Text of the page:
• By Jeff Olsen

New Efforts to Stop America’s Opioid Abuse Problem

April 1, 2016

a collection of prescription pill bottles
The Obama administration has unveiled a handful of new measures intended to fight prescription opioid and heroin abuse in America.

"I think the public doesn't fully appreciate yet the scope of the problem," President Barack Obama told people attending the National Rx Drug Abuse & Heroin Summit in Atlanta on March 29.

New initiatives include:

  • Making funding available to states to purchase and distribute the opioid overdose reversal drug, naloxone, and to train first responders and others on its use.
  • Increasing the patient limit for qualified physicians who prescribe buprenorphine to treat opioid use disorders. The proposal would allow doctors to prescribe the drug to 200 patients each – up from 100.
  • Making funding available for increasing addiction treatment services at 271 health centers across the country, with a specific focus on expanding medication-assisted treatment in underserved communities.

Opioids are highly addictive drugs that include both prescription painkillers, as well as illegal drug like heroin. Deaths linked to opioids soared to more than 29,000 in 2014, the highest number on record, according to the American Society of Addiction Medicine.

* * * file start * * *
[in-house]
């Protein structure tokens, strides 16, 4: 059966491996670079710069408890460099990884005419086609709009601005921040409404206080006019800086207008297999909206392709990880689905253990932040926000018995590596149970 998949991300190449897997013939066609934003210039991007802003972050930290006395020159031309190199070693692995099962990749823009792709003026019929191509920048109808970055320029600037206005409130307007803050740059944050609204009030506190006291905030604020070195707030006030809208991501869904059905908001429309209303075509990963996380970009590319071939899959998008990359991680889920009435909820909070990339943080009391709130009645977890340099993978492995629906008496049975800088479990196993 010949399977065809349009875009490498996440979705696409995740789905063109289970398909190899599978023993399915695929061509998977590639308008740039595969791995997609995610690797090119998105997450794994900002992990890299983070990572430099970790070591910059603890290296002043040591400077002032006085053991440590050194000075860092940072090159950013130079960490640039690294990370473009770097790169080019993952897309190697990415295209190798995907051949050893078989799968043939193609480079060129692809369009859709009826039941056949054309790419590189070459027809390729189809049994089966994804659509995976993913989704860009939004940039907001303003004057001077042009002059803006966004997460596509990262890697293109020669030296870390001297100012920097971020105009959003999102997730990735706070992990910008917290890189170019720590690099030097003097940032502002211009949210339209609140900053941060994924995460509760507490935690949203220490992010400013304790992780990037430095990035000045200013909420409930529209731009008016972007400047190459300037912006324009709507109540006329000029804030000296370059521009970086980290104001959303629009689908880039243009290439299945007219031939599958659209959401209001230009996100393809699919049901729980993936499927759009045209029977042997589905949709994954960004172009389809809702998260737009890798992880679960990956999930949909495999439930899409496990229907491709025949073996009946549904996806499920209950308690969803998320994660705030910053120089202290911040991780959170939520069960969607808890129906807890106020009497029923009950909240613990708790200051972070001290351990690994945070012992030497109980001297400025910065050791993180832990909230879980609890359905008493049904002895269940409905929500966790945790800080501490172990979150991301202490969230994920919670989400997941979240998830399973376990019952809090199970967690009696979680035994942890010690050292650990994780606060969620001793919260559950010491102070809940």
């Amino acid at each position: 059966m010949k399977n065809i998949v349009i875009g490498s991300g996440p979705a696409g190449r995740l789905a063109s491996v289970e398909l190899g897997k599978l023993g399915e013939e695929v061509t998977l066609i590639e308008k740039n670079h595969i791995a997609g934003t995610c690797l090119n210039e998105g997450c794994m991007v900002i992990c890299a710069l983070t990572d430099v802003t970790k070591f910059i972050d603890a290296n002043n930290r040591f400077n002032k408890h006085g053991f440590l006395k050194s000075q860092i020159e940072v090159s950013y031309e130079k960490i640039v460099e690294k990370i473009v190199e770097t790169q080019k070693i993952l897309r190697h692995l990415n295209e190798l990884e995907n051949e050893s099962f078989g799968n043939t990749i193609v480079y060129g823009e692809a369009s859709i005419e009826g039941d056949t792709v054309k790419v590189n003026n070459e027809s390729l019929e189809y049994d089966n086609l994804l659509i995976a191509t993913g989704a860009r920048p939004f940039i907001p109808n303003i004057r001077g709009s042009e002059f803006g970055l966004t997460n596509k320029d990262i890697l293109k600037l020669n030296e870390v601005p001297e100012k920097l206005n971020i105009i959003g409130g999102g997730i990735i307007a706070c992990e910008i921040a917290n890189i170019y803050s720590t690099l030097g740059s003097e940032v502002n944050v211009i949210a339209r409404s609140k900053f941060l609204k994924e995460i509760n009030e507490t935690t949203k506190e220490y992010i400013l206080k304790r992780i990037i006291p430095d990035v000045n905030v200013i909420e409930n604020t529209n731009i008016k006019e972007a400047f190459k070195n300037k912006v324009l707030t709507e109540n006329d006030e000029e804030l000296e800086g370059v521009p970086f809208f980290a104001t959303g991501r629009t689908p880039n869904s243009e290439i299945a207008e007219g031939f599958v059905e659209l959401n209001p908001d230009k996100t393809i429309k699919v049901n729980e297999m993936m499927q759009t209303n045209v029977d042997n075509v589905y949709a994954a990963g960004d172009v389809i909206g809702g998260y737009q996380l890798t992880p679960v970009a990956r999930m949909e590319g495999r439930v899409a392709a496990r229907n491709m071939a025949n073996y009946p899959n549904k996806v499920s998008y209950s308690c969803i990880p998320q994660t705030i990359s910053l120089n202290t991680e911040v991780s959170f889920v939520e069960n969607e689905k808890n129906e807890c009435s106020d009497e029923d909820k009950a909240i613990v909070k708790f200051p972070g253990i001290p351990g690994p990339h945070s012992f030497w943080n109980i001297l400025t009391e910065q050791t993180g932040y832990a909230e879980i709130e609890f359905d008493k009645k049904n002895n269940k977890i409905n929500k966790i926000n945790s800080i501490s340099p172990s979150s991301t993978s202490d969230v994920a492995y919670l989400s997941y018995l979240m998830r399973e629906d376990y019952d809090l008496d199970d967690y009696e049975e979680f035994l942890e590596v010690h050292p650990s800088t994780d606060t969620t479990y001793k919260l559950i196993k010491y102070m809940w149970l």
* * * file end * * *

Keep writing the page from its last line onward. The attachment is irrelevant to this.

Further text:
Earlier this month, the Centers for Disease Control and Prevention (CDC) issued its first-ever recommendations for primary care clinicians on prescribing opioids. The CDC developed materials to assist providers with implementing the recommendations, including a decision checklist.

The Food and Drug Administration recently announced safety labeling changes for all immediate-release opioid pain medications, including requiring a new boxed warning about the serious risks of misuse, abuse, addiction, overdose and death associated with these drugs.

Related stories:

One in 4 People Prescribed Opioids Progressed to Longer-Term Prescriptions (July 1, 2015)

Pain. Pill. Problem. Use and Overuse of Prescription Painkillers in Minnesota (August 25, 2015)

Mayo Clinic Minute: Heroin Overdose Drug (December 31, 2015)

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